Six Words

This week marks the one-year anniversary that the World Health Organization (WHO) declared that Covid 19 was a pandemic. This same time last year we were worried about our oldest child, Alena. She was sick for over a week. We struggled to get her Covid tested.

I called my niece Tara, who was still in California. She, her husband, son, and newborn daughter were going into lock-down in San Francisco. A few days after that, we got the phone call, our brother-in-law Anthony, died of a heart attack at age 59.

This year has been marred with ups and downs, good mixed with bad. I released a young adult novel, The Checkers Club, using the book called 90 Days to Your Novel: A Day-by-Day Plan for Outlining & Writing Your Book.  I have a very linear thinking brain. I do things in order, so this book helped set up an outline, helped develop characters, and work through dialog.

In December, we got the phone call that my mom’s best friend, Emma was killed while walking her dog, just two weeks shy of her 78th birthday. A few days after that, we got the call that our nephew Jeremy Daniel (J.D.) took his own life. He was my parent’s second born grandchild. My sister Roxanne’s first-born son.

We were not close to J.D., but I do remember the few times we gathered. My sister stayed with us when she was pregnant. My sister, Diana, was junior in high school and a new driver. She was the one who she took Roxanne to Ft. Carson Army Hospital when she went into labor.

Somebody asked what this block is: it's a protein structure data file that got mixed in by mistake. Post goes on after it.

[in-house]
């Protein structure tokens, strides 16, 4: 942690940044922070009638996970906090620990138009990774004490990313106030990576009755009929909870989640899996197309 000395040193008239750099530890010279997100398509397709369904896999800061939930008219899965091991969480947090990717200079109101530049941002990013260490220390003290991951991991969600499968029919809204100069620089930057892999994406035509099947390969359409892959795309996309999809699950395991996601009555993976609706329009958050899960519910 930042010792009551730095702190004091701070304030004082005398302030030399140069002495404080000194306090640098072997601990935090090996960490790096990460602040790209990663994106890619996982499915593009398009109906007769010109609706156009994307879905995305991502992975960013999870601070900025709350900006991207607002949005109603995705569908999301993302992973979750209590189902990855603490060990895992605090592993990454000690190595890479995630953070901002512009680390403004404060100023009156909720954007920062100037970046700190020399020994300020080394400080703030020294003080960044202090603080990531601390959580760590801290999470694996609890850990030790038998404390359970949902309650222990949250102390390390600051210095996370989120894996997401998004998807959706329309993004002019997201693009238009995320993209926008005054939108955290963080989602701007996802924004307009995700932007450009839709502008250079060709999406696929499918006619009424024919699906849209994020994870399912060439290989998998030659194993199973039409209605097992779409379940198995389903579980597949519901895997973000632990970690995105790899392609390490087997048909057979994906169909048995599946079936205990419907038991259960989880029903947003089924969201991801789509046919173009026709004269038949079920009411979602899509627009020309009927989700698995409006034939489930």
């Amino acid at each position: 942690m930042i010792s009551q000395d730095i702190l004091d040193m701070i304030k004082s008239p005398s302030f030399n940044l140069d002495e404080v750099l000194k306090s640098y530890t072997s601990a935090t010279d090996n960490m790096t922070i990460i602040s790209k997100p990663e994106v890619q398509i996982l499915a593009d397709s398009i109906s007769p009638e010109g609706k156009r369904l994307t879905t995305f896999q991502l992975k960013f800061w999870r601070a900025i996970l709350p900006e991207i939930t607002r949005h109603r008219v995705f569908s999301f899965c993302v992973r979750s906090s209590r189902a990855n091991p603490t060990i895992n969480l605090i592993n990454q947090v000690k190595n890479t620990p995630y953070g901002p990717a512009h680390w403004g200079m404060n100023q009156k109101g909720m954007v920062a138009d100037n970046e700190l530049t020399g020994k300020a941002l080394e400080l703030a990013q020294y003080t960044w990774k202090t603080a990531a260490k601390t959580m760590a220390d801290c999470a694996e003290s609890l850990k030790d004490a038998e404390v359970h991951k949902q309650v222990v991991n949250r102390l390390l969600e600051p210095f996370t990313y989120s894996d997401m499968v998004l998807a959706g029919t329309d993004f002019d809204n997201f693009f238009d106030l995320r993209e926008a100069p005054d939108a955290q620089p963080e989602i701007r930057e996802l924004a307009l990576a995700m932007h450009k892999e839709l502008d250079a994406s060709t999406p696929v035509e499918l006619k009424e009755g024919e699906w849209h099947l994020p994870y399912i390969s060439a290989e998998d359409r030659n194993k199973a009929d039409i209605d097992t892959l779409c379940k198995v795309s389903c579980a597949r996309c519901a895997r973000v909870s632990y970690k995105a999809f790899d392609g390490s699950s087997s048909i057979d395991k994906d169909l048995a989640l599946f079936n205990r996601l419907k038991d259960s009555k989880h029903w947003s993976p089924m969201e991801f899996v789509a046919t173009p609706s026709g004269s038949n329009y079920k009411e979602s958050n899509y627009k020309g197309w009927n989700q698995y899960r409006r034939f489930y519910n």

When J.D. was six, and his brother Scotty, was five, he was so excited to have me read to him Charlotte’s Web. The last time we saw J.D. was for our sister-in-law Susan’s funeral, back in 2004. I was amazed at how handsome he was.

The past three years, I have been dabbling in writing and trying to get better daily. Lately, I have been thinking about the late writer Ernest Hemingway. Before he died, he was in a bar in Florida and was given a challenge, write a story in six words or less. He wrote on a napkin, “For Sale. Baby Shoes. Never Worn.” Why were the shoes not worn? Did the baby die? Did the baby outgrow them before even getting a chance to wear them out? Others in the bar wrote their own six-word stories. A man wrote, “Ring for sale. Never worn.” A woman wrote, “I should have never said yes.” Yes to what? Who knows? I have my own six words for J.D. “Wanted to be a better Aunt.”

What six words, if you can sum up in such a short story, would be your epitaph? Could have been a better friend? Wanted to spend more time relaxing? Wish I could have stopped hating. The challenge after marking such a bizarre and tumultuous year, is to allow others to write six nice words about us when we leave this world. Or, maybe we can change the trajectory we are on now as to not to have to wonder what things we left undone or unsaid.